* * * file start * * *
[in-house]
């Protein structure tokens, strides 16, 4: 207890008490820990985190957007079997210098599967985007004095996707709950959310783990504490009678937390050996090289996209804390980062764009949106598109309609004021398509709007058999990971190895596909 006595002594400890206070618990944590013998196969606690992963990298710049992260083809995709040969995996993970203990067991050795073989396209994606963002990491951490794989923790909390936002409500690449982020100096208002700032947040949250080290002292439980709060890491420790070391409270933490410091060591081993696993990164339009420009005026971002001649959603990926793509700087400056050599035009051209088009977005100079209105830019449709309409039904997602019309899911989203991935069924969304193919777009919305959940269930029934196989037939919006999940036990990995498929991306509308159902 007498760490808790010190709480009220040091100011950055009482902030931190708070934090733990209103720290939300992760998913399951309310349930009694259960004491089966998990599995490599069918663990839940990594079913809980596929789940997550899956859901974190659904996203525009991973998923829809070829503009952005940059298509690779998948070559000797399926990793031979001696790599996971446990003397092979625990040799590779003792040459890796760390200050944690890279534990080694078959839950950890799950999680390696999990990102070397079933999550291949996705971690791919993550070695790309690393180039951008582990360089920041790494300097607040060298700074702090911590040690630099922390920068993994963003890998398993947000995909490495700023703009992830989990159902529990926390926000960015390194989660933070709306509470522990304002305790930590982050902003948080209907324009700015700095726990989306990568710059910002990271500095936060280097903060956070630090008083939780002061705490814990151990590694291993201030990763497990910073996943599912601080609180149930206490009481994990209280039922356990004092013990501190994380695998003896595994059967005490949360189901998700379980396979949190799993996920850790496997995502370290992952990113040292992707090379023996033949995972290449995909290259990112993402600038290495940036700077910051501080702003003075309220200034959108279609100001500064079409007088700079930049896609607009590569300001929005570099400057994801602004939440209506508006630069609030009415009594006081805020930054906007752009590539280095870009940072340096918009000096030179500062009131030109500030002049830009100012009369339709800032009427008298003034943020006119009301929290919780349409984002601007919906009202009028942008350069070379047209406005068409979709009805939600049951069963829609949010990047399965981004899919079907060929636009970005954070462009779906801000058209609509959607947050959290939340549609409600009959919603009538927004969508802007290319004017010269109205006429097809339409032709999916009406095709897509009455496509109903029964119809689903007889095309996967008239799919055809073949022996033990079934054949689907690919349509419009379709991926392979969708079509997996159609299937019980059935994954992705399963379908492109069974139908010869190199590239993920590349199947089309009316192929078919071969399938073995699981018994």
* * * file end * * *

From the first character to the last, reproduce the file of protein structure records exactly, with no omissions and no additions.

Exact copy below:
[in-house]
């Protein structure tokens, strides 16, 4: 207890008490820990985190957007079997210098599967985007004095996707709950959310783990504490009678937390050996090289996209804390980062764009949106598109309609004021398509709007058999990971190895596909 006595002594400890206070618990944590013998196969606690992963990298710049992260083809995709040969995996993970203990067991050795073989396209994606963002990491951490794989923790909390936002409500690449982020100096208002700032947040949250080290002292439980709060890491420790070391409270933490410091060591081993696993990164339009420009005026971002001649959603990926793509700087400056050599035009051209088009977005100079209105830019449709309409039904997602019309899911989203991935069924969304193919777009919305959940269930029934196989037939919006999940036990990995498929991306509308159902 007498760490808790010190709480009220040091100011950055009482902030931190708070934090733990209103720290939300992760998913399951309310349930009694259960004491089966998990599995490599069918663990839940990594079913809980596929789940997550899956859901974190659904996203525009991973998923829809070829503009952005940059298509690779998948070559000797399926990793031979001696790599996971446990003397092979625990040799590779003792040459890796760390200050944690890279534990080694078959839950950890799950999680390696999990990102070397079933999550291949996705971690791919993550070695790309690393180039951008582990360089920041790494300097607040060298700074702090911590040690630099922390920068993994963003890998398993947000995909490495700023703009992830989990159902529990926390926000960015390194989660933070709306509470522990304002305790930590982050902003948080209907324009700015700095726990989306990568710059910002990271500095936060280097903060956070630090008083939780002061705490814990151990590694291993201030990763497990910073996943599912601080609180149930206490009481994990209280039922356990004092013990501190994380695998003896595994059967005490949360189901998700379980396979949190799993996920850790496997995502370290992952990113040292992707090379023996033949995972290449995909290259990112993402600038290495940036700077910051501080702003003075309220200034959108279609100001500064079409007088700079930049896609607009590569300001929005570099400057994801602004939440209506508006630069609030009415009594006081805020930054906007752009590539280095870009940072340096918009000096030179500062009131030109500030002049830009100012009369339709800032009427008298003034943020006119009301929290919780349409984002601007919906009202009028942008350069070379047209406005068409979709009805939600049951069963829609949010990047399965981004899919079907060929636009970005954070462009779906801000058209609509959607947050959290939340549609409600009959919603009538927004969508802007290319004017010269109205006429097809339409032709999916009406095709897509009455496509109903029964119809689903007889095309996967008239799919055809073949022996033990079934054949689907690919349509419009379709991926392979969708079509997996159609299937019980059935994954992705399963379908492109069974139908010869190199590239993920590349199947089309009316192929078919071969399938073995699981018994």